About 13 km south of Chiang Rai in northern Thailand, you can visit Wat Rong Khun, aka the White Temple. It is one of the most striking religious sites in the country and possibly the world. Here the sacred and the secular meet in mind-boggling fashion.
Grab a local bus in the center of Chiang Rai and for about $0.60 you can be there in 20-30 minutes depending on how full the bus is and how fast the driver is going. Dropped off at a major intersection, it’s a 2-3 minute walk to the unmistakable Wat.
Visiting on a cloudy day, the brilliant white and mirrored exterior stood in stark contrast to the dark gray skies. The first thing you notice is the absence of color, which so beautifully decorates other temples throughout the country. The next are the grounds on which the temple complex sits, which are immaculately kept and clean. By this time, you’ve no doubt come across some of the more startling artwork and decorations from the skull topped traffic cones (just the first of many skulls to remind you of your mortality) to a half-buried Predator statue. An attendee at the gate checks to see if you’re properly attired (knees and shoulders covered please) before you enter the complex. As you make your way around to the bridge into the Wat itself there are numerous sculptures and fountains in the surrounding moat that range from the traditional dancing ladies to anthropomorphic dragons. Surrounding the entrance to the bridge are two pools out of which hundreds of sculpted arms and hands reach. These are in various poses and cover the human to the demonic to the super-heroic (a Wolverine knockoff anyone?). The bridge entrance is also guarded by what appear to be two hags and two warriors.
The exterior of the Wat is constructed in traditional fashion and is completely white to reflect the purity of the Buddha. The inside is a completely different matter. Three of the four walls have been painted by artist Chalermchai Kositpipat, who is also designing the entire complex, which isn’t scheduled to be completed until 2070 (Buddha willing I’ll live that long to see it’s completed form). The front wall features a typical image of the Buddha but the left and back walls are a completely different matter. The back wall features an image of the Buddha seated atop a skull. Below that is the face of a large demon and sprawling below it…well it’s almost unbelievable. It’s like the love child of Buddhism and Entertainment Weekly. In one of the demon’s pupils is an image of George W. Bush and in the other Bin Laden. Swirling out to the left and right are streams of semi-automatic weapons. Below this extends what can only be described as a post-apocalyptic nightmare populated by some of the most popular pop-culture figures of the twenty and twenty-first centuries. Working from left to right are, to name a few, the Incredible Hulk, Darth Vader, Keanu Reeves as Neo from The Matrix, a Transformer, characters from Avatar, Kung Fu Panda, the clown from the Saw series, Freddy Kruger, Spider-Man, Ben 10, Jack Sparrow, and Harry Potter. Between the middle and right door (looking outside) is a scene of the 9/11 attacks. As you look more closely and move your gaze right, you notice images of individuals seated on lotus leafs drifting to the right and away from all this chaos. As you follow the “passengers” you realize they are being drawn to the image of the Buddha, seated in peaceful repose.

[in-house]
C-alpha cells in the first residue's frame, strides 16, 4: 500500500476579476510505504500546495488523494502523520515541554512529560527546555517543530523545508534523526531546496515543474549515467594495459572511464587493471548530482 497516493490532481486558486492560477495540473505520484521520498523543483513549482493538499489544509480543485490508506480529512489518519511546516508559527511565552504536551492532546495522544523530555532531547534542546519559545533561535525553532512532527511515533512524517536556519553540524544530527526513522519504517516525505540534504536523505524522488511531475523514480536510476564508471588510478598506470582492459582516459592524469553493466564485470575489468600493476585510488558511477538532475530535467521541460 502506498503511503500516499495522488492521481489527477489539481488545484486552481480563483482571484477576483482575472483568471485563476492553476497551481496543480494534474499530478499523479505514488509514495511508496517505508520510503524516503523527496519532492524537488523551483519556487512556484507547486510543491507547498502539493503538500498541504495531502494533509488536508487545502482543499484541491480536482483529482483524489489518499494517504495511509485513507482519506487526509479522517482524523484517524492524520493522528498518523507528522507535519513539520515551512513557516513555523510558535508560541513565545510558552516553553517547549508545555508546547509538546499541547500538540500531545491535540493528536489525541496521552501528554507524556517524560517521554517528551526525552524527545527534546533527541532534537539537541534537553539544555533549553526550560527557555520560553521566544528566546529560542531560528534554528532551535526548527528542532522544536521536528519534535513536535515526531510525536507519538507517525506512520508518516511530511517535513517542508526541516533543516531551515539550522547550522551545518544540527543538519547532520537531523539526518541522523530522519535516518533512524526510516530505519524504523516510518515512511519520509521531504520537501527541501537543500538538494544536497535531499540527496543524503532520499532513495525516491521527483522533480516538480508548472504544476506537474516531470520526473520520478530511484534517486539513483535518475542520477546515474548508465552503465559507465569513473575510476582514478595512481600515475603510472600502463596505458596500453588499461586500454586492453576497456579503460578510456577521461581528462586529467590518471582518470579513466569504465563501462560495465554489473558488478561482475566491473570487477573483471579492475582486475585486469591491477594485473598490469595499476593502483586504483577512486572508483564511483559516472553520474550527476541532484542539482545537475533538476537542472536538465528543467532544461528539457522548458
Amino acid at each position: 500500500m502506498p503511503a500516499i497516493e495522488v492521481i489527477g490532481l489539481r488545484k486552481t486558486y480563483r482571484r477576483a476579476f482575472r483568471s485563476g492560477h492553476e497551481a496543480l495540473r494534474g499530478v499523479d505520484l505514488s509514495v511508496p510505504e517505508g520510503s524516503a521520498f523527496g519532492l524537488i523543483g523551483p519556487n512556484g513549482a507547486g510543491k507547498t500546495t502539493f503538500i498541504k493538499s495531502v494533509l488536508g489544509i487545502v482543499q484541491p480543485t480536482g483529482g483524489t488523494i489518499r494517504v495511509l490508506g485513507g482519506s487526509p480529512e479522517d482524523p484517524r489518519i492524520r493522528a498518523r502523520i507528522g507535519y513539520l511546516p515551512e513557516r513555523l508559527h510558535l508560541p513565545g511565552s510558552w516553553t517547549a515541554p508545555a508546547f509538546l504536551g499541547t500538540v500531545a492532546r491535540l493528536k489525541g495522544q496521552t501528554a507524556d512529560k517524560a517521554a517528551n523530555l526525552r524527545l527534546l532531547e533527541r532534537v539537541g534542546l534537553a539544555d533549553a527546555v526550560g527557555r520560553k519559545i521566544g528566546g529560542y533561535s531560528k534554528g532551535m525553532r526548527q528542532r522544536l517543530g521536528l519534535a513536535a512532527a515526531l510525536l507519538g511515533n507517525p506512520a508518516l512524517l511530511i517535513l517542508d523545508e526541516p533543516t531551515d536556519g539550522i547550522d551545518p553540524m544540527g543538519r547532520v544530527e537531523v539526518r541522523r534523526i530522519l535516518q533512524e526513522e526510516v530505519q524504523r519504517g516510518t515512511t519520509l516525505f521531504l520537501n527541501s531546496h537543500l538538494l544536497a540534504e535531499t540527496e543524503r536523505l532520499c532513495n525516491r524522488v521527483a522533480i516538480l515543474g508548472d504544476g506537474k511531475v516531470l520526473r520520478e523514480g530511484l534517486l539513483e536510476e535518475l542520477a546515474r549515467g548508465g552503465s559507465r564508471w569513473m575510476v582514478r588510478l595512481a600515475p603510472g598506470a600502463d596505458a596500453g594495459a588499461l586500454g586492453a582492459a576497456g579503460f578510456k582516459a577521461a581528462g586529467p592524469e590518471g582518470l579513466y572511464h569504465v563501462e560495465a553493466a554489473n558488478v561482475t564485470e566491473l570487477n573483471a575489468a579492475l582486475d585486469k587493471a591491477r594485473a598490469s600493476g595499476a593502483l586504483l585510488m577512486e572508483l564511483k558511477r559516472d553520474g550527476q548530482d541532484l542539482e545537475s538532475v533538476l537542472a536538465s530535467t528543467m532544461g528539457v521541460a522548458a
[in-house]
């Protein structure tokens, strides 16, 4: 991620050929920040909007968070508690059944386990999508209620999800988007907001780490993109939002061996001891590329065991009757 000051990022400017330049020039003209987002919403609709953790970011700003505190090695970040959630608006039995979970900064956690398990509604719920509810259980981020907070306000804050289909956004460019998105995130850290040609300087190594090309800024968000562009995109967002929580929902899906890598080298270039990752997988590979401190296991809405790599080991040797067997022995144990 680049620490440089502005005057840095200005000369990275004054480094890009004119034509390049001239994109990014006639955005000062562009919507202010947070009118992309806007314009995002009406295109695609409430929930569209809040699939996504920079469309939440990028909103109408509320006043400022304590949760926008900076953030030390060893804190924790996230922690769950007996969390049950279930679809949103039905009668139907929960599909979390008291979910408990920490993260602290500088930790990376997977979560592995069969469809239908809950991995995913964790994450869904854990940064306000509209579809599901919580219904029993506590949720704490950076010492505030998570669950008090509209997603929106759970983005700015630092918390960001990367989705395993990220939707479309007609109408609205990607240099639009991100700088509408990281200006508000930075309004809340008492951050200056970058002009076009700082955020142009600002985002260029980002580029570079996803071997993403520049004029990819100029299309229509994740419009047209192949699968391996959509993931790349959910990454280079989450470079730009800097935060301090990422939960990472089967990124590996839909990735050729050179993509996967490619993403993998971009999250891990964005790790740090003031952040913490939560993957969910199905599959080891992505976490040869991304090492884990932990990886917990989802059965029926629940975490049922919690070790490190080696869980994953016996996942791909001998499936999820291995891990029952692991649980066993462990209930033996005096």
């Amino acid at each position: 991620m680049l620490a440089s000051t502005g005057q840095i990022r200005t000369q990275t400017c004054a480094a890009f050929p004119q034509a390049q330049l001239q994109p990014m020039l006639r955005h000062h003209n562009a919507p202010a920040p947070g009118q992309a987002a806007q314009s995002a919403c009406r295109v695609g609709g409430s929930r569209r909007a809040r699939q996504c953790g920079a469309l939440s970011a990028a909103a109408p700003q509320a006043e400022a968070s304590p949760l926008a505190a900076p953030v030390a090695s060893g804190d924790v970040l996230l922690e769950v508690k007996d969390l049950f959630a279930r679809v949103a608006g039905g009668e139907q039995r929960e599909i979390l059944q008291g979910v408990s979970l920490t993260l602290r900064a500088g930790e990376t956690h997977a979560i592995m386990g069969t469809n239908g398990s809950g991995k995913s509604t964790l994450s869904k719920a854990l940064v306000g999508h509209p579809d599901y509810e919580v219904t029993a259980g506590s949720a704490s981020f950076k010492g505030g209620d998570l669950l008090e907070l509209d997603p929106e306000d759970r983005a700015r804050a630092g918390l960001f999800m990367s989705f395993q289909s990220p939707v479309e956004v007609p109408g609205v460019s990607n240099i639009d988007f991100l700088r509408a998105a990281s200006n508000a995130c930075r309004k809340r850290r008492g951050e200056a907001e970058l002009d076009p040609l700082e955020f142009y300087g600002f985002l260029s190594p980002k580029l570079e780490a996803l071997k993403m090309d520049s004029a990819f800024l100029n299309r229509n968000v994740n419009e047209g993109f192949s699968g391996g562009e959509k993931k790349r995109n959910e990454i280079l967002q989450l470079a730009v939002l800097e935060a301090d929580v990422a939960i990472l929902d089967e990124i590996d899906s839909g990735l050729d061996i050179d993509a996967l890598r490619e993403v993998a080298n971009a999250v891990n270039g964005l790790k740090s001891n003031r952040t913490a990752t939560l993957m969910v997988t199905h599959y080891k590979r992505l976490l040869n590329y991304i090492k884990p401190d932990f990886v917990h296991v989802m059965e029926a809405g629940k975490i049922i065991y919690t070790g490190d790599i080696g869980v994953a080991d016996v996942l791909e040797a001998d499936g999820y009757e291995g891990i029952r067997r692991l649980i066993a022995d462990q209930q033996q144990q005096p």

My wife Amy actually pointed this out to me. I was wrapped in reflection on the tension between the sacred and the profane and how the former was being secularized and the latter sacralized…you know…all that really academic religious discourse. I certainly think it applies here because it’s a surreal experience to be looking at a painting of Jack Sparrow while devout Buddhists are knelt in prayer behind you. But Amy pointed out how the individuals in the lotus leaves were being led away from all the political and pop cultural chaos to something more peaceful, life-giving and sacred. I think there’s much to this given the contrasting serenity and discord between the two murals. Kositpipat has taken some flak for such visual juxtapositions, but it’s a welcome and intriguing addition to the consistent, traditional religious images we’ve been encountering over the past couple of months.
The rest of the complex is rather tame by comparison as some of it, including the final wall in the temple, is still under construction. However, another bridge and sculpture behind the temple itself provides a beautiful view. There’s a wishing well and a couple of tall stands that display devotees’ key chain-like prayers. You can exit through the requisite gift shop where there are replicas of Kositpipat’s sacred work but surprisingly few feature his work with secular content. There are a handful of publications, but few in English. Before you leave the area, be absolutely sure to visit the museum dedicated to Kositpipat, which features an extensive collection of his original work that covers the religious, political and cultural spectrum. There are drawings and sketches of places in the United States that he made on a recent visit from New Orleans to New York. There’s even a painting of Bush and Bin Laden riding a spaceship cowboy style in outer space.
The White Temple should be an art and religion lovers’ pilgrimage, especially if you’re in Thailand. The kitschy juxtaposition of the ridiculous and the sublime…of the new and traditional…make it a viewing (and perhaps devotional) experience unlike any other.